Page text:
Practices were rather infrequent for the summer of '97 as TT remained in Toledo and the three searched for more talent for the band. Matt Bunke (Bunky) had recently purchased a bass rig and attempted to play the same at a few jam sessions that produced only a thrilling rendition of "Whole Lotta Rosie." In the late summer, a practice was called at A.J.'s where Bunky gave up the bass and took to full time vocals. Tony Fouts, former Wild Boar guitarist, started his seamless transition from guitarist to bassist extraordinaire on the same evening. At this time, the band remained nameless, and for good reason. This lineup jammed together a few times when Shane abruptly announced his retirement from music. Stifled, but not stopped, the band played on.
Around this same time, a little known former Holgate High School drummer by the name of Roth, Chad Roth, had returned from the sea. As it was hard to fit a drum set in the bunk of a submarine, Roth had purchased a guitar and had been jamming away underwater for a couple of years. In need of a Shane replacement, Roth was summoned to man the second guitar in the band now dubbed Vicious Rumor. Practices were moved to the dungeon like basement of the Otto, Roth, Burrell residence at 328 Filmore Street in early fall.
Vicious Rumor practiced hard for a few months and by late October '97 played its first live show in front of a captive audience at Roth's sister's birthday party. The band had enough material for two sets of about thirty minutes each; so they played it all twice. The entire horrible incident was captured on video and later played for the amusement of all. The most notable thing to come out of the birthday gig was the appearance of Mark Shumaker, who filled the role of sound engineer for the evening.
As winter approached, the weather and the band grew colder. A.J. suffered a mysterious back injury and could not play for an extended period of time. Bunky disappeared all together. Tony, TT, Roth, and the drum set remained. Various makeshift drummers filled in including Otto, Burrell, and occasionally Roth. It was not unusual for parties to occur at the 328 household with many ending up in the basement where anyone with prior experience or none at all would pick up an available instrument and start jamming. The same curious Shumaker from the birthday party was there nearly every week. It was undeniable that the boy could flat out play guitar. Finally after hanging out for weeks on end, Mark was asked to join the band. Roth moved from guitar to drums. This is the move that spawned the giant leap in the bands success.
This instrumental lineup immediately sounded better than anything that the bands before it had produced. The parties continued and singers were now the interchangeable parts. However, no one, with the exception of a friend named Kevin, appeared to have any vocal ability to speak of. While talking one night, Roth recalled that there was a guy he went to high school with who had mentioned he would like to sing in a band. So, in late December, a call was made. The mysterious dude finally appeared in mid January. They called him Lulfs. He came in for an audition and the search for a singer was over.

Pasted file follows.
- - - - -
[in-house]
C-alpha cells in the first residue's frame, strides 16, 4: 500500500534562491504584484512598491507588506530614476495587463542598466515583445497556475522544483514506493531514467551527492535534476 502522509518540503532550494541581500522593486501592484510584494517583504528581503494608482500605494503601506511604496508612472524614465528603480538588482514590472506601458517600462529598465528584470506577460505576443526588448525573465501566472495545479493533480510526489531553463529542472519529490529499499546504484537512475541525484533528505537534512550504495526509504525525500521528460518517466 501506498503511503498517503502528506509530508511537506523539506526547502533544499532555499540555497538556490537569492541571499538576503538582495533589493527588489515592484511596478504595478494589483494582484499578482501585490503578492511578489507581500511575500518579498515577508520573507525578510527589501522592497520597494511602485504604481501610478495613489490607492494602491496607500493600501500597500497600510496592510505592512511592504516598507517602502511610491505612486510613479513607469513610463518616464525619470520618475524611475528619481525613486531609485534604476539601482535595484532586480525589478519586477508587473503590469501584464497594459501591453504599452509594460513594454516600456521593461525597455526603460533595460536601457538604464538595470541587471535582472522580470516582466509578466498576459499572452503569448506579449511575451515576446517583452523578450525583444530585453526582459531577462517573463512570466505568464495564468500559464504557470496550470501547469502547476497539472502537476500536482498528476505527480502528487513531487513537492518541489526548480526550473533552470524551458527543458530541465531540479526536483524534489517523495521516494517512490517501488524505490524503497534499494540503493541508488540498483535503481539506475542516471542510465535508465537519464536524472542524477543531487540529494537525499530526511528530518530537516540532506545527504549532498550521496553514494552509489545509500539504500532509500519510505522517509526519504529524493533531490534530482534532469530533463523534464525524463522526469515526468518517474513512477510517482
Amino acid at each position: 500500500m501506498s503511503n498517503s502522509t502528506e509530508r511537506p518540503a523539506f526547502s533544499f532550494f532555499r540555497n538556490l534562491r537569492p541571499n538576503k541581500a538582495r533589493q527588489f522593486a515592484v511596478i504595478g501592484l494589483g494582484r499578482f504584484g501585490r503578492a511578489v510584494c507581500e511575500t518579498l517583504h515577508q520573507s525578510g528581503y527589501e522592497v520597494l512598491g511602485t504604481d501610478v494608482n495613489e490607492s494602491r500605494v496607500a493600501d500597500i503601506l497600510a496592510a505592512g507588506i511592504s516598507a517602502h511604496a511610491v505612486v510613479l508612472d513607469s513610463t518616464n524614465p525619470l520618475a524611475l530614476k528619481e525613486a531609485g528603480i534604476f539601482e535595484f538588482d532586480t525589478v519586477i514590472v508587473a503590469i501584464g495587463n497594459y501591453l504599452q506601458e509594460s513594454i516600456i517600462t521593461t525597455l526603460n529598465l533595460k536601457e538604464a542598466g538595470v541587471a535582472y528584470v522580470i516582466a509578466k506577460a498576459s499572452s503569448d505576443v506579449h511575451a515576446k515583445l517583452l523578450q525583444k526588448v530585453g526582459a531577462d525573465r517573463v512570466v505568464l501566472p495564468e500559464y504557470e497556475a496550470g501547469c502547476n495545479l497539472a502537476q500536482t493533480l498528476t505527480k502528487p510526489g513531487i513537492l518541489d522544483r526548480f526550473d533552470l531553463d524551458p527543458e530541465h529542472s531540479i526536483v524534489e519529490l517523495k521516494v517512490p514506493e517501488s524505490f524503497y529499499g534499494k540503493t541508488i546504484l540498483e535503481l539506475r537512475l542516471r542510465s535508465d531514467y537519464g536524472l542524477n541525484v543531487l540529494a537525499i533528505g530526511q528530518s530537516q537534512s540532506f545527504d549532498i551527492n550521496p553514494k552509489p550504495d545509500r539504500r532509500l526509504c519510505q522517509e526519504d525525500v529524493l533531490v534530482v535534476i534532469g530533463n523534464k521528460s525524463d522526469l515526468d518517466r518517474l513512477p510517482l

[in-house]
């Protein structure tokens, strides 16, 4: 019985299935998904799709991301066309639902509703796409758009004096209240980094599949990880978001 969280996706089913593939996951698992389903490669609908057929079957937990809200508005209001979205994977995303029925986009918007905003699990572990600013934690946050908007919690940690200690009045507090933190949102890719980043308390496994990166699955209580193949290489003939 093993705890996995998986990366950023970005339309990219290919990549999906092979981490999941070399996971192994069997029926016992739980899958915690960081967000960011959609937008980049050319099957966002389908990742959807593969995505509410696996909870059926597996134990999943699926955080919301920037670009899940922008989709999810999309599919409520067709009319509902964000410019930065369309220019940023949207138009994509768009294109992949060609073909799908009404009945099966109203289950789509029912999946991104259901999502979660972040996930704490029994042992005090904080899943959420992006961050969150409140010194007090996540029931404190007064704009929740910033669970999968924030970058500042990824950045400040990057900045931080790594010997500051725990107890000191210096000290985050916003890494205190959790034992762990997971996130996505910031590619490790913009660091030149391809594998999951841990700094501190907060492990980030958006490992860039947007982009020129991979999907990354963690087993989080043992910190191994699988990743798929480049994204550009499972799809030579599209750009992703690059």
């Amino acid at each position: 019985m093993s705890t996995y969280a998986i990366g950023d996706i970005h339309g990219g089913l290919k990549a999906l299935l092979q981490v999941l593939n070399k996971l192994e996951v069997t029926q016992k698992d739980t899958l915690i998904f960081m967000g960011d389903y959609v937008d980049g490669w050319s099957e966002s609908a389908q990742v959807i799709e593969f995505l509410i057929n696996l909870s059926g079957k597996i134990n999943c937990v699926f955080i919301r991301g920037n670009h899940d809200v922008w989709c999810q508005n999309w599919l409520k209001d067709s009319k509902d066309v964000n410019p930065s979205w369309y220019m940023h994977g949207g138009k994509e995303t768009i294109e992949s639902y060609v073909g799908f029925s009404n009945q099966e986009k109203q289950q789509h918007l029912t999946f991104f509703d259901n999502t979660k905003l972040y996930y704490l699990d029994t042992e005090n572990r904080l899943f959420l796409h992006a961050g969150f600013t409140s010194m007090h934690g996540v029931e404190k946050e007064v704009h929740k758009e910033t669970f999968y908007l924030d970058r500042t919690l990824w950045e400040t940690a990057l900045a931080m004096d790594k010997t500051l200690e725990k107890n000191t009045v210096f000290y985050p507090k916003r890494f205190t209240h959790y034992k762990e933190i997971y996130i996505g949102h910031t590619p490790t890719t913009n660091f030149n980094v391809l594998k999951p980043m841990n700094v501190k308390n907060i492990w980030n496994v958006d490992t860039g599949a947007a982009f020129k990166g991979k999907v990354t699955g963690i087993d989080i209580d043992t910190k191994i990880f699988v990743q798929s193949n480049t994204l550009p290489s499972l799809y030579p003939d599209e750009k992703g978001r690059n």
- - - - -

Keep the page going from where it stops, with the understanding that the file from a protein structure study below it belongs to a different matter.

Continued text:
The new band shedded the name Vicious Rumor after learning that it was already taken by a handful of other bands. The group practiced religiously three or four nights a week for the winter and spring of '98. Lots of names for the band were kicked around, but the one that stuck was No Shirt Jimmy. The Friday Night jam sessions in the basement, now known as the Space Ship, were becoming a Napoleon party event. Crowds of people were actually dancing under the black lights as the band practiced its ever-increasing repertoire of eighties and nineties hits. By April '98 the band had learned over thirty rockin' tunes and was ready to break out of the cellar and hit the big time Bowling Alley circuit.
The band continued with its '60s, '70s, '80s, and even '90s music for nearly three and a half years, all time writing original music for its own enjoyment. In the fall of 2000, the band decided it needed to change directions. The band began writing material for a recording session, while at the same time continuing to play for the masses. On April 20, 2001, the band made its debut in the recording studio. The band laid out eleven tracks of original material, but could not come up with an album title. After many hours spent contemplating a title, the band finally decided on "Red Eye."
Once sufficient funds were available, the band had the album mastered and discovered that the ever-talented Mark Shumaker had come up with an idea for the cover art, which he produced. With the aid of others in the band, the album covers pumped out of their computer printers and the band was ready for its C.D. release party. On April 27, 2002, nearly four and a half years after the band got its official start, the band released its debut album, "Red Eye, at a C.D. release party held at Angel's Saloon in Hamler, OH. Now the band is hoping to get back into the touring scene, which it so dearly misses.
And that, my friends, is the story of No Shirt Jimmy.
Check out the artist's website:
1. Come and Go
2. Dave's Riff
3. Wicked Ride
5. Walking Away
8. Time to Kill
10. Lovers for Tonight
11. Crawling in the Mud